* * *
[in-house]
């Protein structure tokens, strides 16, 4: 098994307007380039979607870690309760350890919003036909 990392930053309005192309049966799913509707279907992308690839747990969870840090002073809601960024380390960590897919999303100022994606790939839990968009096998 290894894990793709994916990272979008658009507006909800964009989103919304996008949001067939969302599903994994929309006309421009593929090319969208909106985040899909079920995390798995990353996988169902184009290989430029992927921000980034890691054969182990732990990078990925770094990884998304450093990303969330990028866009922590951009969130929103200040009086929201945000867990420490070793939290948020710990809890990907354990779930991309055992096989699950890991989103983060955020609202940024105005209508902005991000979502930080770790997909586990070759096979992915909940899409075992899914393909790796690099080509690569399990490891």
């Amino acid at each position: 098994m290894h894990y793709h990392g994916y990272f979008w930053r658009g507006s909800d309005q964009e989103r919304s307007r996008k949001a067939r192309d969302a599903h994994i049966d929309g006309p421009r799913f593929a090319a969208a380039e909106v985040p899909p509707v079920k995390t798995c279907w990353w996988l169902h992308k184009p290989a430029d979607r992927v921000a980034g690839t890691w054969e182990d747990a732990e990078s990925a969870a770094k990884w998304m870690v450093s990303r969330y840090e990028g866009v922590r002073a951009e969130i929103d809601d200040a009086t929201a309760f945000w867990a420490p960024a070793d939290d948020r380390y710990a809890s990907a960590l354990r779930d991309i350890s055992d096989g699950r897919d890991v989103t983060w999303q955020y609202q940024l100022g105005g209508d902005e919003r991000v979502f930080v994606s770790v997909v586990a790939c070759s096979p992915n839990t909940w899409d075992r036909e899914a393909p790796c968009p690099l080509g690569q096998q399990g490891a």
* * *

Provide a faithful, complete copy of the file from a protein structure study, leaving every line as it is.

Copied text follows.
[in-house]
């Protein structure tokens, strides 16, 4: 098994307007380039979607870690309760350890919003036909 990392930053309005192309049966799913509707279907992308690839747990969870840090002073809601960024380390960590897919999303100022994606790939839990968009096998 290894894990793709994916990272979008658009507006909800964009989103919304996008949001067939969302599903994994929309006309421009593929090319969208909106985040899909079920995390798995990353996988169902184009290989430029992927921000980034890691054969182990732990990078990925770094990884998304450093990303969330990028866009922590951009969130929103200040009086929201945000867990420490070793939290948020710990809890990907354990779930991309055992096989699950890991989103983060955020609202940024105005209508902005991000979502930080770790997909586990070759096979992915909940899409075992899914393909790796690099080509690569399990490891």
């Amino acid at each position: 098994m290894h894990y793709h990392g994916y990272f979008w930053r658009g507006s909800d309005q964009e989103r919304s307007r996008k949001a067939r192309d969302a599903h994994i049966d929309g006309p421009r799913f593929a090319a969208a380039e909106v985040p899909p509707v079920k995390t798995c279907w990353w996988l169902h992308k184009p290989a430029d979607r992927v921000a980034g690839t890691w054969e182990d747990a732990e990078s990925a969870a770094k990884w998304m870690v450093s990303r969330y840090e990028g866009v922590r002073a951009e969130i929103d809601d200040a009086t929201a309760f945000w867990a420490p960024a070793d939290d948020r380390y710990a809890s990907a960590l354990r779930d991309i350890s055992d096989g699950r897919d890991v989103t983060w999303q955020y609202q940024l100022g105005g209508d902005e919003r991000v979502f930080v994606s770790v997909v586990a790939c070759s096979p992915n839990t909940w899409d075992r036909e899914a393909p790796c968009p690099l080509g690569q096998q399990g490891a």